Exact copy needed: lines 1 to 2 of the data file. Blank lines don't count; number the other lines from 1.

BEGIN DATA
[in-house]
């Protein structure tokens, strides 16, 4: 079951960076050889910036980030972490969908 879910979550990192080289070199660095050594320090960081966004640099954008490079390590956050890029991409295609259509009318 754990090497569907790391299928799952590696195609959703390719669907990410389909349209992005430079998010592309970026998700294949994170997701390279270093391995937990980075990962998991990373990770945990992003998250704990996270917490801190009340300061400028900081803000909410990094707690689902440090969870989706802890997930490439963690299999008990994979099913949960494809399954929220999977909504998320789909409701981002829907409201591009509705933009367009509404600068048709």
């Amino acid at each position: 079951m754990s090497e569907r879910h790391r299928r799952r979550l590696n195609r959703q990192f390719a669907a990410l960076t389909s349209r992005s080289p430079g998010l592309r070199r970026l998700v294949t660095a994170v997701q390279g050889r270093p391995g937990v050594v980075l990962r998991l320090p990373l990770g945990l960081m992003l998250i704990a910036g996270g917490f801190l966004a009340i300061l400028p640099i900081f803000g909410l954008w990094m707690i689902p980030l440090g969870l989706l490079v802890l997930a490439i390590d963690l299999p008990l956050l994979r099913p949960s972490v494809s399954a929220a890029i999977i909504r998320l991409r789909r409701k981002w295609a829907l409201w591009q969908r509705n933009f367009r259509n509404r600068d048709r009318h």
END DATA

[in-house]
């Protein structure tokens, strides 16, 4: 079951960076050889910036980030972490969908 879910979550990192080289070199660095050594320090960081966004640099954008490079390590956050890029991409295609259509009318 754990090497569907790391299928799952590696195609959703390719669907990410389909349209992005430079998010592309970026998700294949994170997701390279270093391995937990980075990962998991990373990770945990992003998250704990996270917490801190009340300061400028900081803000909410990094707690689902440090969870989706802890997930490439963690299999008990994979099913949960494809399954929220999977909504998320789909409701981002829907409201591009509705933009367009509404600068048709």